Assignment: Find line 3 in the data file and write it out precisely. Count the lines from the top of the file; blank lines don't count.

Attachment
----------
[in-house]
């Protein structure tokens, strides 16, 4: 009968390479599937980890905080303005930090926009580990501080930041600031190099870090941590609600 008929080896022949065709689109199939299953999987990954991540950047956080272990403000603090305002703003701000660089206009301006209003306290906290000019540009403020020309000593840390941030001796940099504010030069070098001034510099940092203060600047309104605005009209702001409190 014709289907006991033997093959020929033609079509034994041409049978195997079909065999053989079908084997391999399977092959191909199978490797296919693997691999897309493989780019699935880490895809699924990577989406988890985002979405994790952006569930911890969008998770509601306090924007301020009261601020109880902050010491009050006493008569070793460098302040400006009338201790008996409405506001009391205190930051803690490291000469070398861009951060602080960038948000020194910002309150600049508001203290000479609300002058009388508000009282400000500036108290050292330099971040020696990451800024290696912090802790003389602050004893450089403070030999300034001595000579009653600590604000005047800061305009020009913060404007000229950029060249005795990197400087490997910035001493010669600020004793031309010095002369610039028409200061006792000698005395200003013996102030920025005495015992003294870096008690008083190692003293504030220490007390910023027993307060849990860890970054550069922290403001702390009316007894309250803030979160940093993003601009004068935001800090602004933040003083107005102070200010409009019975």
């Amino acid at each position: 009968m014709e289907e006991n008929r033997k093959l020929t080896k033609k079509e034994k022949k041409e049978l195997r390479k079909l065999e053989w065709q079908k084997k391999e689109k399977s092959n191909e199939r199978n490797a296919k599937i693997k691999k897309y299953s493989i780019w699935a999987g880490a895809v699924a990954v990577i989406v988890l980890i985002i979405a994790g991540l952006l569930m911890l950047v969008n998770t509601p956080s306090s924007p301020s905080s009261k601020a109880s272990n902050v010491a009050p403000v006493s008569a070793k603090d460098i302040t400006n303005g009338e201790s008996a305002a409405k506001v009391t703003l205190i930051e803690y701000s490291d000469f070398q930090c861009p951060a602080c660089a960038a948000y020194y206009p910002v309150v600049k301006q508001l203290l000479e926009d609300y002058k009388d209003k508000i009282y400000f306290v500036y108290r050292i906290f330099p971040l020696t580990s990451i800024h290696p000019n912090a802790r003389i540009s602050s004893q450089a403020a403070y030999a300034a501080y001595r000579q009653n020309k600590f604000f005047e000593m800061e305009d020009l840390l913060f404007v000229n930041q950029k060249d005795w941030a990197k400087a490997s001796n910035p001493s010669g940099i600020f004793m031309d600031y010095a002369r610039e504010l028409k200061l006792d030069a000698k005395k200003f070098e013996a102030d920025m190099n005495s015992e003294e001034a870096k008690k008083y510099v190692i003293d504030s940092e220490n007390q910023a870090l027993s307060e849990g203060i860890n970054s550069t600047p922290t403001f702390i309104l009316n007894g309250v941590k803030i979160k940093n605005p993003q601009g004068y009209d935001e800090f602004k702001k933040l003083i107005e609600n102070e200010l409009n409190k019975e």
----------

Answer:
């Amino acid at each position: 009968m014709e289907e006991n008929r033997k093959l020929t080896k033609k079509e034994k022949k041409e049978l195997r390479k079909l065999e053989w065709q079908k084997k391999e689109k399977s092959n191909e199939r199978n490797a296919k599937i693997k691999k897309y299953s493989i780019w699935a999987g880490a895809v699924a990954v990577i989406v988890l980890i985002i979405a994790g991540l952006l569930m911890l950047v969008n998770t509601p956080s306090s924007p301020s905080s009261k601020a109880s272990n902050v010491a009050p403000v006493s008569a070793k603090d460098i302040t400006n303005g009338e201790s008996a305002a409405k506001v009391t703003l205190i930051e803690y701000s490291d000469f070398q930090c861009p951060a602080c660089a960038a948000y020194y206009p910002v309150v600049k301006q508001l203290l000479e926009d609300y002058k009388d209003k508000i009282y400000f306290v500036y108290r050292i906290f330099p971040l020696t580990s990451i800024h290696p000019n912090a802790r003389i540009s602050s004893q450089a403020a403070y030999a300034a501080y001595r000579q009653n020309k600590f604000f005047e000593m800061e305009d020009l840390l913060f404007v000229n930041q950029k060249d005795w941030a990197k400087a490997s001796n910035p001493s010669g940099i600020f004793m031309d600031y010095a002369r610039e504010l028409k200061l006792d030069a000698k005395k200003f070098e013996a102030d920025m190099n005495s015992e003294e001034a870096k008690k008083y510099v190692i003293d504030s940092e220490n007390q910023a870090l027993s307060e849990g203060i860890n970054s550069t600047p922290t403001f702390i309104l009316n007894g309250v941590k803030i979160k940093n605005p993003q601009g004068y009209d935001e800090f602004k702001k933040l003083i107005e609600n102070e200010l409009n409190k019975e």